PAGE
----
Close Close

Life Health > Health Insurance > Health Insurance

On the Third Hand: Unbanked

Your article was successfully shared with the contacts you provided.

Jackson Hewitt Tax Service Inc. has just sent me a report on an important but little-understood fact about low-income and moderate-income people who are uninsured: 27 percent have no checking account.

The percentage of uninsured people who are also “unbanked” is even higher in the states where the U.S. Department of Health and Human Services (HHS) expects to run Patient Protection and Affordable Care Act (PPACA) exchanges starting in October.

Jackson Hewitt analysts note that many of the insurers that intend to sell health plans through the PPACA exchanges want to require customers to pay premiums automatically through a checking account.

That kind of requirement may help insurers reduce administrative costs, but Jackson Hewitt argues that it could shut as many as 8 million people out of the new PPACA advance premium tax credit program, which is supposed to help the working poor pay their share of the cost of health insurance.

Jackson Hewitt wants federal regulators to solve the problem by requiring insurers to accept other commonly used forms of payment, such as prepaid debit cards.

Federal agencies already use prepaid debit cards to send payments to about 5 million unbanked people, the company says.

On the one hand: The idea of requiring exchange plans to take prepaid debit cards sounds as if it’s way more complicated and expensive in real life than a lay reporter would think, but that it’s the kind of change that health insurers probably ought to make, anyway. Maybe spending the money to move away from reliance on nineteenth-century-style checking accounts is something that insurers ought to be doing whether PPACA exists or not.

On the other hand: What hit me about the Jackson Hewitt paper is that being “unbanked” must be as bad for people in some ways as being “uninsured,” but that Congress has unleashed the hounds of regulatory heck on the health insurance industry without doing anything new to get the banks to help the unbanked.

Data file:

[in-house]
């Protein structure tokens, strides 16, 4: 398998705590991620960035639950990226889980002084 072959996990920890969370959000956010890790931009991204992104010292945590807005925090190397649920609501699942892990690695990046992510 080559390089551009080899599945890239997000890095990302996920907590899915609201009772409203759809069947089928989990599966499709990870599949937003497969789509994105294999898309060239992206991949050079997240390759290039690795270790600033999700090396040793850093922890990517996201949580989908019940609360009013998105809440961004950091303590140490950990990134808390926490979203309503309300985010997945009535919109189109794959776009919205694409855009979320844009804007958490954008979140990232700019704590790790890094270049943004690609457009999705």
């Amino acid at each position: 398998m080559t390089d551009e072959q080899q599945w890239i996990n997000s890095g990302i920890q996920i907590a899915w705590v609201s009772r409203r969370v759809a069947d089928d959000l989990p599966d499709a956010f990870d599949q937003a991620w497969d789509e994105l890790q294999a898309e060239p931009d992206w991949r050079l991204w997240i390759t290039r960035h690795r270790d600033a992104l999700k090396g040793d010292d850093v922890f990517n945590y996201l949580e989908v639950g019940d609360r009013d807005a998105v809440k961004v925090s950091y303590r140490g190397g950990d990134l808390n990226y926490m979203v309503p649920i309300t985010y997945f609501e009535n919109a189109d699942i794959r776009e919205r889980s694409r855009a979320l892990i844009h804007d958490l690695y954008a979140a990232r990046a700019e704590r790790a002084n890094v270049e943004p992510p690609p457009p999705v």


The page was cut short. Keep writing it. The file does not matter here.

Stipulated: About 80 percent of the readers here hate PPACA with bitter passion; about 10 percent of the readers love PPACA, and think the people who hate PPACA have Drunk the Kool-aid; and about 10 percent must (like me) talk to people on both sides, and we’re lying low because we’re afraid of getting hit by fire aimed at the other guys, or beat up because we’re viewed as annoying weasels.

At this point, the PPACA haters are preparing to call me a Marxist-Leninist; the PPACA lovers are prepared to call those folks and, maybe, me, Nazis; and the folks who have to talk to people on both sides are trying to hide under a strong metal desk.

But, anyhow: If you assume as a (possibly far-fetched) given that the PPACA health insurance laws, tax credit program and exchange system will come to life pretty much as described in PPACA: Why should the health insurance community have all of the PPACA fun?

Why not make banks and other financial institutions — which are already supposed to have brick-and-mortar offices in low-income neighborhoods — all act as unpaid or $48-per-head exchange plan enrollers?

Why not make the financial institutions simply open a free, bare-bones checking account for uninsured people who are also unbanked?

On the third hand: The answer is pretty clear. The banks have a pretty huge lobbying operation that would keep that from happening.

Whether you love the goals of PPACA or hate them, or are just an actual or fake swing voter hiding under a metal desk, one of the problems with using government programs to achieve social goals is that allocation of burdens may end up having little to do with either social need or free-market, efficiency-promoting forces, and a lot to do with who has the biggest, baddest lobbying team. 

See also: